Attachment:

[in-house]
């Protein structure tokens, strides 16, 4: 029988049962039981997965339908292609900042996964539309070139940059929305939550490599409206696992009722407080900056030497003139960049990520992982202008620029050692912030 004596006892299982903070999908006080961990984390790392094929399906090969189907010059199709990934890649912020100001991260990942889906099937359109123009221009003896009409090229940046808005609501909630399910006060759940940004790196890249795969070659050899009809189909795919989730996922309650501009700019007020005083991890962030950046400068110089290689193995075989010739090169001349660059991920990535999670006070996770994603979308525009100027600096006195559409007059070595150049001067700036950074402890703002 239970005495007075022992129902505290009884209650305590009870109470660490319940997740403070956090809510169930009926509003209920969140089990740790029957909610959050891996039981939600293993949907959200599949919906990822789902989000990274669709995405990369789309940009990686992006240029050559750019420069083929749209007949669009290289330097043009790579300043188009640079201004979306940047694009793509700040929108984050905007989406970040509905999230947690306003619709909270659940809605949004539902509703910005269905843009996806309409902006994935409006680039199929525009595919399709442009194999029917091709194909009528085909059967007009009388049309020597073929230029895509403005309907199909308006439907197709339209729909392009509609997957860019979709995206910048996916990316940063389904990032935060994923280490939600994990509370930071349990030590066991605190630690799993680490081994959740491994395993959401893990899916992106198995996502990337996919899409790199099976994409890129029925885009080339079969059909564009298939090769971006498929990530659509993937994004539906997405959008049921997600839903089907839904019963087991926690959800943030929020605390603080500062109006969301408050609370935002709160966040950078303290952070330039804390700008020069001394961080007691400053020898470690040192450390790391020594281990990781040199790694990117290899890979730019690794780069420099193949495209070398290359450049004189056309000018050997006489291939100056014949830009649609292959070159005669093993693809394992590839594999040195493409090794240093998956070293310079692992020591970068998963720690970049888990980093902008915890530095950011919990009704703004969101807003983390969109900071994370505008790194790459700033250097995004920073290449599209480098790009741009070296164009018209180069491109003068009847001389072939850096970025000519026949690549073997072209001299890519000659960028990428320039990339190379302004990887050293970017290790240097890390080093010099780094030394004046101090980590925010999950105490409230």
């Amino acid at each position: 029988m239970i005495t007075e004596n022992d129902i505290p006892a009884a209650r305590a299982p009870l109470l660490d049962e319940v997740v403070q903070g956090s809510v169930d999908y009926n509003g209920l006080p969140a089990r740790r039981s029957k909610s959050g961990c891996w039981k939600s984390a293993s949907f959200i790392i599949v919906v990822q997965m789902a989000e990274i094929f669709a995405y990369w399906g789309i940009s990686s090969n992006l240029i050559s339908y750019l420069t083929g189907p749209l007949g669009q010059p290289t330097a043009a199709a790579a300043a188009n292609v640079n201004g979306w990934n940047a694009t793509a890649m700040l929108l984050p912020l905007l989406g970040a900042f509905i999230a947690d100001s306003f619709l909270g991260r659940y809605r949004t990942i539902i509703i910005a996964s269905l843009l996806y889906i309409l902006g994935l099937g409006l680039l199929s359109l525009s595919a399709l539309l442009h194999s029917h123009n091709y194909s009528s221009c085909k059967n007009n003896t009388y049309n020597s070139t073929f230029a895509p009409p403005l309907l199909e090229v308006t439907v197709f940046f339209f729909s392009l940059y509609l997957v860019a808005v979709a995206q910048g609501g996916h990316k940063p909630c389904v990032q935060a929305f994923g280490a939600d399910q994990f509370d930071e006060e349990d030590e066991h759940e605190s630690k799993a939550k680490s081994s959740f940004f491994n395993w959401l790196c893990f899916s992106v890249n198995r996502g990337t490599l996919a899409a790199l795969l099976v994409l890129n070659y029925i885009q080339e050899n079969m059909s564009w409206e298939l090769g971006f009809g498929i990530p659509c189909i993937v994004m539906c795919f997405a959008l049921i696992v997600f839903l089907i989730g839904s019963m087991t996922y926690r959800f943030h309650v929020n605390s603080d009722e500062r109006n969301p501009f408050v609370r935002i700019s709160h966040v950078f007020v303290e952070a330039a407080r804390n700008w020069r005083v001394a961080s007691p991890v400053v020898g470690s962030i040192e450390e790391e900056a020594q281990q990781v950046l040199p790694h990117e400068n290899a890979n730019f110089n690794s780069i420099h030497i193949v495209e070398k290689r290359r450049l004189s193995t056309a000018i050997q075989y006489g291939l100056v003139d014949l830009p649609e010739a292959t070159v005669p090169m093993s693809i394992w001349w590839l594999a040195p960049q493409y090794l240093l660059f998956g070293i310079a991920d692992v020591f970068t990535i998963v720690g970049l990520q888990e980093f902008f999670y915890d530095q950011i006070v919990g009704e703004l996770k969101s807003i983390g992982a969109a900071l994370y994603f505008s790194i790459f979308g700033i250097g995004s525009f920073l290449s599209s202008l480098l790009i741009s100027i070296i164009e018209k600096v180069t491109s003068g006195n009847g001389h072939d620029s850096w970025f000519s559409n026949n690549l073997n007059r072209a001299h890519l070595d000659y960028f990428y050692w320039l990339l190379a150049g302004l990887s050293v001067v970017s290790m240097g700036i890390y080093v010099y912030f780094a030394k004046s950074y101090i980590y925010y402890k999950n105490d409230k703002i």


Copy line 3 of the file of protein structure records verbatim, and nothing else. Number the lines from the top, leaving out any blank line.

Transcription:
């Amino acid at each position: 029988m239970i005495t007075e004596n022992d129902i505290p006892a009884a209650r305590a299982p009870l109470l660490d049962e319940v997740v403070q903070g956090s809510v169930d999908y009926n509003g209920l006080p969140a089990r740790r039981s029957k909610s959050g961990c891996w039981k939600s984390a293993s949907f959200i790392i599949v919906v990822q997965m789902a989000e990274i094929f669709a995405y990369w399906g789309i940009s990686s090969n992006l240029i050559s339908y750019l420069t083929g189907p749209l007949g669009q010059p290289t330097a043009a199709a790579a300043a188009n292609v640079n201004g979306w990934n940047a694009t793509a890649m700040l929108l984050p912020l905007l989406g970040a900042f509905i999230a947690d100001s306003f619709l909270g991260r659940y809605r949004t990942i539902i509703i910005a996964s269905l843009l996806y889906i309409l902006g994935l099937g409006l680039l199929s359109l525009s595919a399709l539309l442009h194999s029917h123009n091709y194909s009528s221009c085909k059967n007009n003896t009388y049309n020597s070139t073929f230029a895509p009409p403005l309907l199909e090229v308006t439907v197709f940046f339209f729909s392009l940059y509609l997957v860019a808005v979709a995206q910048g609501g996916h990316k940063p909630c389904v990032q935060a929305f994923g280490a939600d399910q994990f509370d930071e006060e349990d030590e066991h759940e605190s630690k799993a939550k680490s081994s959740f940004f491994n395993w959401l790196c893990f899916s992106v890249n198995r996502g990337t490599l996919a899409a790199l795969l099976v994409l890129n070659y029925i885009q080339e050899n079969m059909s564009w409206e298939l090769g971006f009809g498929i990530p659509c189909i993937v994004m539906c795919f997405a959008l049921i696992v997600f839903l089907i989730g839904s019963m087991t996922y926690r959800f943030h309650v929020n605390s603080d009722e500062r109006n969301p501009f408050v609370r935002i700019s709160h966040v950078f007020v303290e952070a330039a407080r804390n700008w020069r005083v001394a961080s007691p991890v400053v020898g470690s962030i040192e450390e790391e900056a020594q281990q990781v950046l040199p790694h990117e400068n290899a890979n730019f110089n690794s780069i420099h030497i193949v495209e070398k290689r290359r450049l004189s193995t056309a000018i050997q075989y006489g291939l100056v003139d014949l830009p649609e010739a292959t070159v005669p090169m093993s693809i394992w001349w590839l594999a040195p960049q493409y090794l240093l660059f998956g070293i310079a991920d692992v020591f970068t990535i998963v720690g970049l990520q888990e980093f902008f999670y915890d530095q950011i006070v919990g009704e703004l996770k969101s807003i983390g992982a969109a900071l994370y994603f505008s790194i790459f979308g700033i250097g995004s525009f920073l290449s599209s202008l480098l790009i741009s100027i070296i164009e018209k600096v180069t491109s003068g006195n009847g001389h072939d620029s850096w970025f000519s559409n026949n690549l073997n007059r072209a001299h890519l070595d000659y960028f990428y050692w320039l990339l190379a150049g302004l990887s050293v001067v970017s290790m240097g700036i890390y080093v010099y912030f780094a030394k004046s950074y101090i980590y925010y402890k999950n105490d409230k703002i």